When major leaps in virtualization and other technologies began to converge into what we now call "cloud computing," the IT world began a seismic shift that continues to be a powerful force. Infrastructure-as-a-Service or IaaS grew at a moderate pace for many years but is now accelerating relative to its cloud cousins Software-as-a-Service (SaaS) and Platform-as-a-Service (PaaS). According to a Gartner report released last month, IaaS as a portion of worldwide public cloud consumption grew 31.9% in 2015 and expected to reach 38.4% in 2016 ($22.4 billion). This number was well ahead of the growth for last years' runner-up - cloud security services, and far higher than SaaS, the traditional cloud growth-rate champion. It should be noted that infrastructure provides the underlying foundation for virtually all IT, and every online "as-a-service" offering is reliant on it for success. The best SaaS application ever coded will fail if it's not readily available, reliable, secure, and fast - this was a real challenge for the first SaaS companies. Modern IaaS, often thought of as "public cloud," is an offering predicated on the concept of "self-serve" management by the user, meaning the service provider is "hands-off." The pricing model in most cases only works well in this scenario. In the beginning, that approach seemed fine as IT people took a while to figure out how to use IaaS and identify which applications made the most sense to run on it. Over the last number of years, several factors have combined to shape how IaaS is now utilized. These dynamics drive new expectations and demands far beyond the simple, self-serve model available when Amazon first launched EC2/S3 a decade ago.
What is Fueling IaaS Demand?
The IaaS evolution has resulted in more complex IT environments being deployed in the cloud. A greater number of companies are starting to rely on it for applications they wouldn't have dreamed of putting there five years ago - in other words, more production-class applications. Although most mission-critical systems are not the mainstay of IaaS yet, IT is starting to trust and embrace it more than ever before. So what has changed?
- Security Perceptions: Cyber threats will be around as long as we connect to networks, and there has always been a fear of sensitive data residing in the cloud. But, a growing consensus among IT experts is that IaaS is no more, or less, vulnerable than in-house operations. In fact, many now believe that IaaS is safer depending on the capabilities of the Managed Services Provider (MSP). Here's an interesting example of this viewpoint by David Linthicum.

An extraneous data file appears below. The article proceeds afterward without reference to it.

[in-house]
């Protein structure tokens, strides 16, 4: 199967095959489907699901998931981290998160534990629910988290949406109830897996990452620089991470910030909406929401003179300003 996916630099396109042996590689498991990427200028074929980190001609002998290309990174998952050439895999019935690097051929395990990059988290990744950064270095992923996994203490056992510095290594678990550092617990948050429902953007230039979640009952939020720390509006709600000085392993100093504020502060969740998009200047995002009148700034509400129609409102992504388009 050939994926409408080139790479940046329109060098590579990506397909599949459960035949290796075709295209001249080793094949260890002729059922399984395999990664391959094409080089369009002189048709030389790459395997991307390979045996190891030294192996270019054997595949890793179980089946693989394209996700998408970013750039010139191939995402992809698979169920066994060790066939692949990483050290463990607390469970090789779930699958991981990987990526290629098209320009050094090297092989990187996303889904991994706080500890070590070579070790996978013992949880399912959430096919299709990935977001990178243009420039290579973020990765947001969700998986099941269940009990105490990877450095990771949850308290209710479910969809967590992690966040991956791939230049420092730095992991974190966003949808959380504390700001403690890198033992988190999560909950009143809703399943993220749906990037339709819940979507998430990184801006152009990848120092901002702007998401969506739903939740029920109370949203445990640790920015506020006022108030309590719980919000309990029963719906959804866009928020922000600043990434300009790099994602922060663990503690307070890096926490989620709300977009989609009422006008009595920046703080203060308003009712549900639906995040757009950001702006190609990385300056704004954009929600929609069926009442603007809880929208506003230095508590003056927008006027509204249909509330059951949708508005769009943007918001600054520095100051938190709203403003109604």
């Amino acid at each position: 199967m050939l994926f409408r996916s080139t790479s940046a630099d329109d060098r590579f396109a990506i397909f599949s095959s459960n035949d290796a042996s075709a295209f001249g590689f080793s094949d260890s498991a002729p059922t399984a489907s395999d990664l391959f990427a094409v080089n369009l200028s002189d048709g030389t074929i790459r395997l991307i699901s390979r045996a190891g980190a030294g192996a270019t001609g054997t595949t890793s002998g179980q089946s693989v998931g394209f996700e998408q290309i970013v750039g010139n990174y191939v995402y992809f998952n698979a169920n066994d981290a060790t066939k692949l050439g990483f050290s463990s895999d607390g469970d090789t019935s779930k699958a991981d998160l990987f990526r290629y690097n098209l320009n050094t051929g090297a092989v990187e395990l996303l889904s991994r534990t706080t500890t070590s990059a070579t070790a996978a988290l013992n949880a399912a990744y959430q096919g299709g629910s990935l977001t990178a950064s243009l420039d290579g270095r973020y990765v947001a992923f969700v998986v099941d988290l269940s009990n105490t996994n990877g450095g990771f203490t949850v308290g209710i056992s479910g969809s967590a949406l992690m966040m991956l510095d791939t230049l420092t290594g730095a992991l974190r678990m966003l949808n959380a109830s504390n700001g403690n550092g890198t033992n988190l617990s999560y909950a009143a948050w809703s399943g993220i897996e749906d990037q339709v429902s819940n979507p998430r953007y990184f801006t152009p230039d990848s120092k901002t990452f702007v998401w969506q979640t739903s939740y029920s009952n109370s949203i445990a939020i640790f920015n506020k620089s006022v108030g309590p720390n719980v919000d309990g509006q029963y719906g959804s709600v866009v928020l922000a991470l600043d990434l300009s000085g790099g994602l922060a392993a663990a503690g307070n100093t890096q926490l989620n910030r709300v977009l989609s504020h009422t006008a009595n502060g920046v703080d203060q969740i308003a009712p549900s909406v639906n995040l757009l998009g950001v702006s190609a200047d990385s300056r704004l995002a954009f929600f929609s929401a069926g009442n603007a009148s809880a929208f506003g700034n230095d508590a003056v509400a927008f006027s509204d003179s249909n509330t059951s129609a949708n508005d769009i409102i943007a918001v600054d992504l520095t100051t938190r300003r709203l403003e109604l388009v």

- Value Equation: IaaS was a bargain from the beginning compared to the alternatives. With better, faster, and cheaper technology continuing to be the status quo, the price/performance ratio has improved even more. Most IT leaders get judged on their ability to drive IT costs down and create new opportunities for the business - this makes it nearly impossible for them to ignore IaaS.
- Control and Flexibility: The IaaS of today allows users to control more types of resources with deeper levels of granularity. IaaS interfaces are more advanced than first incarnations, and integration with other applications plus automation using APIs and other tools have all significantly progressed. Also, IaaS now offers many more options for building hybrid and private environments than it did just a few short years ago. These innovations all lead to more flexibility and control.
Are There Downsides with IaaS?
From almost every perspective, IaaS is incredibly powerful and beneficial. Like most technologies, it's not ideal for everyone or for every application. There is still room for improvement in some areas, but we can confidently assume that will continue to happen. The biggest gap and one that's been a challenge from the beginning lies in the realm of support. We talked about IaaS being a self-service driven model. Then, we pointed out how people are "pushing the envelope" in the ways they have started using IaaS. These are conflicting modes of operation, and the casualty is typically support.
Understanding IaaS Support
When you introduce more complexity and put more demands on an IaaS vendor, there is going to be an increase in the number of questions, challenges, and problems to solve. Vendors offer varying degrees of assistance ranging from the "we'll get to your ticket when we can" approach to support contracts that cost hundreds or even thousands of dollars a month. For MSPs, finding the right balance of cost-to-deliver and associated support costs is critical. Some providers, such as Cartika have realized that the model will work even better if you provide strong support. Clients are more likely to be loyal, and they often expand their IaaS business and buy other services as well. When users add on expensive support options, the value they get from IaaS may not be nearly as attractive as it first seemed. When choosing a vendor, whether it's a public cloud giant or a mid-sized MSP, buyers need to think very carefully about how much support they may require, and how much that, and extra options will cost A similar case can be made for properly understanding overage charges as well.
The Future of IaaS
What does the future of IaaS hold in store? Always a tough question with technology, but a safe bet is that we will see continued, if not accelerated developments in the areas discussed earlier - security, value, control, and flexibility. Will IaaS continue its current growth trajectory? Unless some radical new technology comes along to upend the value proposition for agile, robust, and inexpensive outsourced infrastructure - it appears we're on a path of high IaaS growth for some time to come.